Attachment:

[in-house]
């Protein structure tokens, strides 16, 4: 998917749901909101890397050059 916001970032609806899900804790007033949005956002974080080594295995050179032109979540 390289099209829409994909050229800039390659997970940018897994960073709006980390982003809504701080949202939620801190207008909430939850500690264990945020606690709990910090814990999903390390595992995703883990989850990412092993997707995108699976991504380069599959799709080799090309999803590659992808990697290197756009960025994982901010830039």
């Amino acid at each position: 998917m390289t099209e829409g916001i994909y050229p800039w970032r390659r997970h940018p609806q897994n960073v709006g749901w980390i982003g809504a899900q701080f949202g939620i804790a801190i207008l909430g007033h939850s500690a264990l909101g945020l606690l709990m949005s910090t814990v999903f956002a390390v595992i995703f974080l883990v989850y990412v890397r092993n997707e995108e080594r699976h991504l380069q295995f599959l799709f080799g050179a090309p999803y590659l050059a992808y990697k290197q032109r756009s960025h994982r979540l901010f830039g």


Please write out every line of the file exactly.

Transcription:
[in-house]
């Protein structure tokens, strides 16, 4: 998917749901909101890397050059 916001970032609806899900804790007033949005956002974080080594295995050179032109979540 390289099209829409994909050229800039390659997970940018897994960073709006980390982003809504701080949202939620801190207008909430939850500690264990945020606690709990910090814990999903390390595992995703883990989850990412092993997707995108699976991504380069599959799709080799090309999803590659992808990697290197756009960025994982901010830039």
């Amino acid at each position: 998917m390289t099209e829409g916001i994909y050229p800039w970032r390659r997970h940018p609806q897994n960073v709006g749901w980390i982003g809504a899900q701080f949202g939620i804790a801190i207008l909430g007033h939850s500690a264990l909101g945020l606690l709990m949005s910090t814990v999903f956002a390390v595992i995703f974080l883990v989850y990412v890397r092993n997707e995108e080594r699976h991504l380069q295995f599959l799709f080799g050179a090309p999803y590659l050059a992808y990697k290197q032109r756009s960025h994982r979540l901010f830039g």